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British warplanes divert Egyptair flight after threat

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British fighter jets escorted an EgyptAir plane bound for New York to a Scottish airport on Saturday after a note was found on board threatening to set it on fire

Police escort passengers off the Egyptair Boeing 777 flight Glasgow Prestwick airport in Scotland on June 15, 2013 (AFP, Andy Buchanan)

Police escort passengers off the Egyptair Boeing 777 flight Glasgow Prestwick airport in Scotland on June 15, 2013 (AFP, Andy Buchanan)

AFP –  British fighter jets escorted an EgyptAir plane bound for New York to a Scottish airport on Saturday after a note was found on board threatening to set it on fire, authorities and eyewitnesses said.

“At around 1420hrs today (1320GMT) an EgyptAir aircraft flying from Cairo to New York was diverted to Prestwick Airport after a suspicious note was discovered on the aircraft,” said a statement from Police Scotland.

The force later explained that more than 100 passengers had been let off the plane and that the remainder “continue to disembark in a calm and orderly manner”.

“The passengers are being taken to the airport terminal where they are being looked after by aircraft staff,” added the statement.

Officers will interview all the passengers during the evening and there were no reports of any injuries, police said.

Britain’s Ministry of Defence confirmed that Typhoon aircraft had been scrambled from Royal Air Force base Leuchars following an incident on board a passenger plane which it said was diverted.

An eyewitness told the BBC that two jets escorted the passenger plane to Prestwick, near Glasgow, and that the craft was surrounded by 10 to 15 police vehicles in a secluded area of the airport.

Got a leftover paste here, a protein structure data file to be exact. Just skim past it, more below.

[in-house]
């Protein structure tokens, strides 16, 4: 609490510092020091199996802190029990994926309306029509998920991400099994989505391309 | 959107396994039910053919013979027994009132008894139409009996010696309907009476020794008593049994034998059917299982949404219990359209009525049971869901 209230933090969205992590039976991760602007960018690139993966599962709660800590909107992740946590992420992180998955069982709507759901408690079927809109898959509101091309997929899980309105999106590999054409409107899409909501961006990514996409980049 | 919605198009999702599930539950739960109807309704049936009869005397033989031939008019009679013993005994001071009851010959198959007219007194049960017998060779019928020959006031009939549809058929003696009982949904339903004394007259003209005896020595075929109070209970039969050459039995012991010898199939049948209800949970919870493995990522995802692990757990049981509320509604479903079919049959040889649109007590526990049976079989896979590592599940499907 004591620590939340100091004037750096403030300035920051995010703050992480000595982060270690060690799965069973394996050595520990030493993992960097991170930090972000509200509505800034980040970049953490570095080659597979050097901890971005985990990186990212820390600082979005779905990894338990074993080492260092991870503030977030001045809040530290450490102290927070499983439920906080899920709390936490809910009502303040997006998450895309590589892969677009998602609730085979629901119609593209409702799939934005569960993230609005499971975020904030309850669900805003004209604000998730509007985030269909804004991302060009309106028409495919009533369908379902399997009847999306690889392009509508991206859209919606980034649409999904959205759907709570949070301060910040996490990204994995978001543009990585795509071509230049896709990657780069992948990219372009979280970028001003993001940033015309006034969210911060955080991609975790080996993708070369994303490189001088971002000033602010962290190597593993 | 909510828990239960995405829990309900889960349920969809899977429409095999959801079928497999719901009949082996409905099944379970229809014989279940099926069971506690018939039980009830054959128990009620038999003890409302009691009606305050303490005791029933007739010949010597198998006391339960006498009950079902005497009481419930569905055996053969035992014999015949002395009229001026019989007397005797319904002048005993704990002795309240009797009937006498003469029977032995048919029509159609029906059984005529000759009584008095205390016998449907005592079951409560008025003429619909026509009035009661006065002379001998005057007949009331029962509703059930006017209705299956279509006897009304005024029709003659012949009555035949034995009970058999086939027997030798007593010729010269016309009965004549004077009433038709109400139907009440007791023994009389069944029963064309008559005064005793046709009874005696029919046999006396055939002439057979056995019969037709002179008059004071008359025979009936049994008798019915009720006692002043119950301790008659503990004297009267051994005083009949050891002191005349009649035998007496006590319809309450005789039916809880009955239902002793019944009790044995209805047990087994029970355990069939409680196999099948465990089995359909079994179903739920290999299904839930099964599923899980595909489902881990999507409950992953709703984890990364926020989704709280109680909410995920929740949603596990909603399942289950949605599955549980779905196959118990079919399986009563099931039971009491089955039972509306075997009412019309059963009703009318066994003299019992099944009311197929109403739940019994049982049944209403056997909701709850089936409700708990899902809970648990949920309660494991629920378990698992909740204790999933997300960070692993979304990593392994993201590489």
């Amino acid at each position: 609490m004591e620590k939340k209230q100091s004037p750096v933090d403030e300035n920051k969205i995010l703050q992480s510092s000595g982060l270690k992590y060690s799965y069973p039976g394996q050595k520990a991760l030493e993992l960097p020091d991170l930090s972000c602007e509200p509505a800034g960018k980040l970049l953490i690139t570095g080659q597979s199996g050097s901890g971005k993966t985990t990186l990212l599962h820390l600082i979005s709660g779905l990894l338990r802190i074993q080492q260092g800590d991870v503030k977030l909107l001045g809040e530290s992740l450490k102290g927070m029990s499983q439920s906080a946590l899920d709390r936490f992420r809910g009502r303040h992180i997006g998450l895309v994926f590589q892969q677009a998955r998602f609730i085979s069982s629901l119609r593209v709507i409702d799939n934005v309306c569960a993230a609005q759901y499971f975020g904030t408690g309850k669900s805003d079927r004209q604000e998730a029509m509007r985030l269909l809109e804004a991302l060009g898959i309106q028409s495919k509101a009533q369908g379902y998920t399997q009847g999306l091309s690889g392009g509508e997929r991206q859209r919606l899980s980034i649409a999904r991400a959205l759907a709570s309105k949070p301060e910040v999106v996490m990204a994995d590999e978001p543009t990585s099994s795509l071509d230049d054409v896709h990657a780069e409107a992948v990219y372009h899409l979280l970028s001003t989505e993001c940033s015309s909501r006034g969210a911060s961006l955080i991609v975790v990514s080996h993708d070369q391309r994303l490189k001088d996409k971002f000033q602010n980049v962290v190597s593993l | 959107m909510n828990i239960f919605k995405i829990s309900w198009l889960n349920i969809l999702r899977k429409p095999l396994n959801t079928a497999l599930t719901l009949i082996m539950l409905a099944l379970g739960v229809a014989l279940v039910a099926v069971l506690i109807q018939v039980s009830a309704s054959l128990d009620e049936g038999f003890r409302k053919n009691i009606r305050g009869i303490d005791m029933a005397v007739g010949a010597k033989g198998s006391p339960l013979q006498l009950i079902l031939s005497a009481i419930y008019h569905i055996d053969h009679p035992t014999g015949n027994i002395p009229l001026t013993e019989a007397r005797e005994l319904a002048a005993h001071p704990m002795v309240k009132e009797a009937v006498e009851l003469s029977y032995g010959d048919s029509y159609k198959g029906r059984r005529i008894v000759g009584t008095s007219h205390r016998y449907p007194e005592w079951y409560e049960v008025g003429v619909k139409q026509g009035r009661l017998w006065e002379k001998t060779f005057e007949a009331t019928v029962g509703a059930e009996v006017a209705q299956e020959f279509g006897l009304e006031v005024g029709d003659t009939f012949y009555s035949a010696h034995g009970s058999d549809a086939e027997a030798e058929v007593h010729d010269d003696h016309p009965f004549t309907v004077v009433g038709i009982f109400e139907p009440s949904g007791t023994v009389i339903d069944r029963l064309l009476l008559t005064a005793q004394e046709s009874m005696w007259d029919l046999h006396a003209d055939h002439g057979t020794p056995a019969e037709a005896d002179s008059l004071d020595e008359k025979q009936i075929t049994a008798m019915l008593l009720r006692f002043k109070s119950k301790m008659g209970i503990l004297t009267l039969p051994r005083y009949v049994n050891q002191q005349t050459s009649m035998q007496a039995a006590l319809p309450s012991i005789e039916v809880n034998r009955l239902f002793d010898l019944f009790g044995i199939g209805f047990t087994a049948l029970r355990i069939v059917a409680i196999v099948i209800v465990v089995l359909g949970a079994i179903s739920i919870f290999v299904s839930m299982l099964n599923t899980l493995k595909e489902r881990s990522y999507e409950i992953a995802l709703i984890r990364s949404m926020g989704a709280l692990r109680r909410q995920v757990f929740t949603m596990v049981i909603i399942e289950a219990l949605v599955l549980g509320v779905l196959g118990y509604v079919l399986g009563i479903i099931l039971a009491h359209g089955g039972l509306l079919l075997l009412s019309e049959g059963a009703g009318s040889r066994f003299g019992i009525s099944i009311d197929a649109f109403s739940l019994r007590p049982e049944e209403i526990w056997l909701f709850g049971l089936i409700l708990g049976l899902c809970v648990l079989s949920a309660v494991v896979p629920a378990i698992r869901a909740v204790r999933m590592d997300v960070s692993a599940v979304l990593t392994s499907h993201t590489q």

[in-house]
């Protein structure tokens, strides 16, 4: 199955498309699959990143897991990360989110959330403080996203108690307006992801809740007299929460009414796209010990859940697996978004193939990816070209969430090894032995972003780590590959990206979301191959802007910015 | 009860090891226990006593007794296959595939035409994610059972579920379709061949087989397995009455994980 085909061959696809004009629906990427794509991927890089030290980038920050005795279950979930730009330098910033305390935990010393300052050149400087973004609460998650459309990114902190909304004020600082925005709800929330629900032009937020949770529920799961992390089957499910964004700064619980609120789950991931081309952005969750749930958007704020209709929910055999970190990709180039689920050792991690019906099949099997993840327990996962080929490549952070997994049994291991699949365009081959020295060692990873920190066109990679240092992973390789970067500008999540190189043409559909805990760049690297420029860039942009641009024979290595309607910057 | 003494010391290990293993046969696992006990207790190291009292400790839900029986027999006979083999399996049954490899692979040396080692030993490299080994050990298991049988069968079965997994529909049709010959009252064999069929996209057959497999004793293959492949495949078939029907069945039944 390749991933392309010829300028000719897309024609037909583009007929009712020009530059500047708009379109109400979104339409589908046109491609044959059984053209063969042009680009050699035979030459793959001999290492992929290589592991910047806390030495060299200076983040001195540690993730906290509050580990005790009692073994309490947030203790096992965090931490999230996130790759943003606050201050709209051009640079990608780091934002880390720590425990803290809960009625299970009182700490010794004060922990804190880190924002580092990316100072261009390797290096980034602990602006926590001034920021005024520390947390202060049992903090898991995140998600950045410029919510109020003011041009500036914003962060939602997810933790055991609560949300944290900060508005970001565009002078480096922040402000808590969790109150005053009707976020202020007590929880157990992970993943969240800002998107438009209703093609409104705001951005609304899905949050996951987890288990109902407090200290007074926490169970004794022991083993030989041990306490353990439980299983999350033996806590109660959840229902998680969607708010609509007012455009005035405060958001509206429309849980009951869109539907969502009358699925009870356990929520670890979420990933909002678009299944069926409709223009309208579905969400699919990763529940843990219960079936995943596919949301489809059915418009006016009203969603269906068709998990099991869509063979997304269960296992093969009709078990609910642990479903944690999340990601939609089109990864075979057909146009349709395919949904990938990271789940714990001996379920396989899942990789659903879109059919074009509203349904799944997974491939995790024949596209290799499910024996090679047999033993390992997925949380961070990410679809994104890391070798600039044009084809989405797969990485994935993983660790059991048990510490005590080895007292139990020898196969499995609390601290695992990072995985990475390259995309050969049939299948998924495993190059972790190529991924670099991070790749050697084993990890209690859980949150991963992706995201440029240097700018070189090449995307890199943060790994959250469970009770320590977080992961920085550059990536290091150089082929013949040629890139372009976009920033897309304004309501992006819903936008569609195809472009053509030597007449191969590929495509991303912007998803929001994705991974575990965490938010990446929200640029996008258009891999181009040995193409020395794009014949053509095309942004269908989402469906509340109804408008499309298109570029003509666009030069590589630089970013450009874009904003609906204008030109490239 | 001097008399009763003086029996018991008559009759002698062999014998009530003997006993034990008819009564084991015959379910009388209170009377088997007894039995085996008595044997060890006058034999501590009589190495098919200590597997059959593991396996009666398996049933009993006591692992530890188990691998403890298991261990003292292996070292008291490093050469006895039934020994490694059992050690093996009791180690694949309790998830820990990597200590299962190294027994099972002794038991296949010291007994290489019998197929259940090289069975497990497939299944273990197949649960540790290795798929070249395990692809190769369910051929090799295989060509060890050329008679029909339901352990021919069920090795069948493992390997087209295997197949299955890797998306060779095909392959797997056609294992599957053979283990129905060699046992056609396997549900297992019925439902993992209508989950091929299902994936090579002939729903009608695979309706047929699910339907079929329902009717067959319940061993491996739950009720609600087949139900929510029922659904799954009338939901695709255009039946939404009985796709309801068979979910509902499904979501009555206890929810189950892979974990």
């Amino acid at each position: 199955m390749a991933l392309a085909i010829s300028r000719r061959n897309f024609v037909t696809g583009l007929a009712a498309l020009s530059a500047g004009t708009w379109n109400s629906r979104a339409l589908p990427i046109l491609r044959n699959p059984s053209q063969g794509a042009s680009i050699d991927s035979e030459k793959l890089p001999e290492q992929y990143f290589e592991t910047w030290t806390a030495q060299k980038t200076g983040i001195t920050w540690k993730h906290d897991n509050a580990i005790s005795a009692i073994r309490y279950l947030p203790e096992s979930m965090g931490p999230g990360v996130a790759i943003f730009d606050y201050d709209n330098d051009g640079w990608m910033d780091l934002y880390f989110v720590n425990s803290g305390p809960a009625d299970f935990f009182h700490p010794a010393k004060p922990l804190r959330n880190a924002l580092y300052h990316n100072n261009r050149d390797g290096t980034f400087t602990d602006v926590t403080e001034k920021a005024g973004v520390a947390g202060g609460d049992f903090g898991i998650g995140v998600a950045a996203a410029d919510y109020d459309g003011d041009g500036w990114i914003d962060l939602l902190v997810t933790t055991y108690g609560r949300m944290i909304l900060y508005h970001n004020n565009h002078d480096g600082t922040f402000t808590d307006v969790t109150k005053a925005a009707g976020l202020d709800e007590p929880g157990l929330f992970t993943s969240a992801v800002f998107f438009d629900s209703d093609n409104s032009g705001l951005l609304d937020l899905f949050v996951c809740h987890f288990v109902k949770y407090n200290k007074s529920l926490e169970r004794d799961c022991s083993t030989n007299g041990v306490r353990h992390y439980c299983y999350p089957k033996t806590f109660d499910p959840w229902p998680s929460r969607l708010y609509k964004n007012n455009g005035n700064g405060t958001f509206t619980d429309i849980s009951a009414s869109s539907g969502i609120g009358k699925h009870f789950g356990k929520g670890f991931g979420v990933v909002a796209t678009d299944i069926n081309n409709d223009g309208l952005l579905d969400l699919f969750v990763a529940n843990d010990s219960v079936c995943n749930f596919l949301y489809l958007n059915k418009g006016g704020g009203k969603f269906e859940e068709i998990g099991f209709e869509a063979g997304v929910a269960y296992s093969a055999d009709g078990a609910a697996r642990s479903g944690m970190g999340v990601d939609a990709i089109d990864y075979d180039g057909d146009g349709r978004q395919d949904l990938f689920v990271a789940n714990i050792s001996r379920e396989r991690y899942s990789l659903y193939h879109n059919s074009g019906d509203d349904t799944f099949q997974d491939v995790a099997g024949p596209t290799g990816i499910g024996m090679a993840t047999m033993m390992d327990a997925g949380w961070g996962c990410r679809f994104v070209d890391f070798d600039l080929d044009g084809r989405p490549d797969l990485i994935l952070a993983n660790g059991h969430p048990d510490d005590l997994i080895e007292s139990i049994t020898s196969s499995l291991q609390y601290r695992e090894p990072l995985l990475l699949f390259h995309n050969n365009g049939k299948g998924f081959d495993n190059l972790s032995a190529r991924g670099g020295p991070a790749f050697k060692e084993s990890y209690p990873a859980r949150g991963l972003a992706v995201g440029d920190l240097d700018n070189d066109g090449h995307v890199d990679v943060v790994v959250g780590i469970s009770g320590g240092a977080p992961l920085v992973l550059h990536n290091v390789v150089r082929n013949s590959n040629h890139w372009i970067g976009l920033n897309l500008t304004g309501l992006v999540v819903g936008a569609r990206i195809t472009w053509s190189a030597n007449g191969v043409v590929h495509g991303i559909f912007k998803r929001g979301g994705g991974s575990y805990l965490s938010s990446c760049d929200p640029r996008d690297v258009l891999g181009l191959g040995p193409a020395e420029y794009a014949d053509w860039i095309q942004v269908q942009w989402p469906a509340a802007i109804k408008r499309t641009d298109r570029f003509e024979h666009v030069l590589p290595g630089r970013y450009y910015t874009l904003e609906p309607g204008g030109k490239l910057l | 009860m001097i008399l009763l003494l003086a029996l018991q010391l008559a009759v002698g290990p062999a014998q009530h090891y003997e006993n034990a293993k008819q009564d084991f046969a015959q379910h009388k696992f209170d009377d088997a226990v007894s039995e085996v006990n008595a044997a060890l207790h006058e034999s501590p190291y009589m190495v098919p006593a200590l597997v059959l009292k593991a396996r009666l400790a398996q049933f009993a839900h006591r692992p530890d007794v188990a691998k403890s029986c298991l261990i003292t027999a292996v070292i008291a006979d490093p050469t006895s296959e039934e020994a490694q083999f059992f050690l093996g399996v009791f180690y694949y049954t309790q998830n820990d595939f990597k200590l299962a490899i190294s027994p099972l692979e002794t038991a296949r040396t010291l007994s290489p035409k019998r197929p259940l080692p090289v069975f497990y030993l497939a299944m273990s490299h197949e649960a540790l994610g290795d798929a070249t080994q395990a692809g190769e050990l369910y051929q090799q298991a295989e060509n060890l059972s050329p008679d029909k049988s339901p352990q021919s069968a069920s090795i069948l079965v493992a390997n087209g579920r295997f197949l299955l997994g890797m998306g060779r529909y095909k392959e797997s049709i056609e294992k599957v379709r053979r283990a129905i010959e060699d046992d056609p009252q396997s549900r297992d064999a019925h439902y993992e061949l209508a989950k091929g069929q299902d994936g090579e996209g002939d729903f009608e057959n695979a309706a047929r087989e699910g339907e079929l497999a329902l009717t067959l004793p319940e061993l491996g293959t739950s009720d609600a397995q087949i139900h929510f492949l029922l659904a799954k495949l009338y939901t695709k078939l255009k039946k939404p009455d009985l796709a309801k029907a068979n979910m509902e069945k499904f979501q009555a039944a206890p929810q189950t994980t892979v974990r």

Britain is on high alert as world leaders including US President Barack Obama and Russian President Vladimir Putin converge on Northern Ireland for the G8 summit, which begins on Monday.

The alarm was raised when a passenger, BBC New York producer Nada Tawfik, said she told plane crew that she had found a note in the toilet sink that read “I’ll set this plane on fire.”

Tawfik told the broadcaster that the message was scrawled in pencil on a napkin and that it also pinpointed a seat number.

“It almost looked like a child’s handwriting or someone who has very sloppy handwriting, but it was very alarming especially these days when everyone is so concerned about safety on flights,” she said.

“I said to one of the stewardesses ‘I don’t know if this is a prank’, they said ‘no, it can’t be a prank’.

“Either someone has a very bad sense of humour or, you know, it’s very scary.

“As you can imagine, it’s a pretty tense situation.

“Everyone’s trying to grab what they can to drink, people are concerned, there are babies on board who are all getting very frustrated,” she added.

Police Scotland confirmed officers were responding to an ongoing situation while the airport issued a statement on its website saying it was “currently dealing with an incident”.

It added there was no disruption to scheduled flights.

Air traffic control said it had followed standard procedure after being alerted there was “a problem” with the flight.

The tracking service FlightAware showed the plane was making progress over the North Sea before it abruptly changed direction and headed to Prestwick.

The airport is on the southwest coast of Scotland and is one of the last places planes can land, if necessary, on the transatlantic route from Europe to North America.


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